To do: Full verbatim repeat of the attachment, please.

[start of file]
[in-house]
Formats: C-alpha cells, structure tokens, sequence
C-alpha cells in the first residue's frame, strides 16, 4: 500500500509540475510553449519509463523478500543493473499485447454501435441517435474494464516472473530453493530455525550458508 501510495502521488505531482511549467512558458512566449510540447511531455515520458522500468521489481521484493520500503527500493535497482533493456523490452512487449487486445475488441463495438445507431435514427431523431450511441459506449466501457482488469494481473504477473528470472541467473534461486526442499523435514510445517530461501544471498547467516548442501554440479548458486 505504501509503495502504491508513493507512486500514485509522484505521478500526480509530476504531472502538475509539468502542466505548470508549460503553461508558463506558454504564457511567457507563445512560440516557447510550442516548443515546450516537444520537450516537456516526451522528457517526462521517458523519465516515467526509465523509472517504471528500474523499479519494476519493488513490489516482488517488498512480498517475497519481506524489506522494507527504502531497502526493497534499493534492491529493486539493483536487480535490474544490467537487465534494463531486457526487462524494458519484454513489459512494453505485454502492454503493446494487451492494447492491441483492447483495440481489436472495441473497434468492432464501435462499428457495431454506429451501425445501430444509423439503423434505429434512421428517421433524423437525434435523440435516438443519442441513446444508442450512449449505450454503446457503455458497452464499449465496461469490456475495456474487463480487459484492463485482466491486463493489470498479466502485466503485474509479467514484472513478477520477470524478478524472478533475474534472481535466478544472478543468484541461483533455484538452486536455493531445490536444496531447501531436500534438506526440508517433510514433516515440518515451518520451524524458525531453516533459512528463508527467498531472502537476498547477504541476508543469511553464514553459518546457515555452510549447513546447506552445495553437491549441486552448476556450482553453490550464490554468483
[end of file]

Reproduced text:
[in-house]
Formats: C-alpha cells, structure tokens, sequence
C-alpha cells in the first residue's frame, strides 16, 4: 500500500509540475510553449519509463523478500543493473499485447454501435441517435474494464516472473530453493530455525550458508 501510495502521488505531482511549467512558458512566449510540447511531455515520458522500468521489481521484493520500503527500493535497482533493456523490452512487449487486445475488441463495438445507431435514427431523431450511441459506449466501457482488469494481473504477473528470472541467473534461486526442499523435514510445517530461501544471498547467516548442501554440479548458486 505504501509503495502504491508513493507512486500514485509522484505521478500526480509530476504531472502538475509539468502542466505548470508549460503553461508558463506558454504564457511567457507563445512560440516557447510550442516548443515546450516537444520537450516537456516526451522528457517526462521517458523519465516515467526509465523509472517504471528500474523499479519494476519493488513490489516482488517488498512480498517475497519481506524489506522494507527504502531497502526493497534499493534492491529493486539493483536487480535490474544490467537487465534494463531486457526487462524494458519484454513489459512494453505485454502492454503493446494487451492494447492491441483492447483495440481489436472495441473497434468492432464501435462499428457495431454506429451501425445501430444509423439503423434505429434512421428517421433524423437525434435523440435516438443519442441513446444508442450512449449505450454503446457503455458497452464499449465496461469490456475495456474487463480487459484492463485482466491486463493489470498479466502485466503485474509479467514484472513478477520477470524478478524472478533475474534472481535466478544472478543468484541461483533455484538452486536455493531445490536444496531447501531436500534438506526440508517433510514433516515440518515451518520451524524458525531453516533459512528463508527467498531472502537476498547477504541476508543469511553464514553459518546457515555452510549447513546447506552445495553437491549441486552448476556450482553453490550464490554468483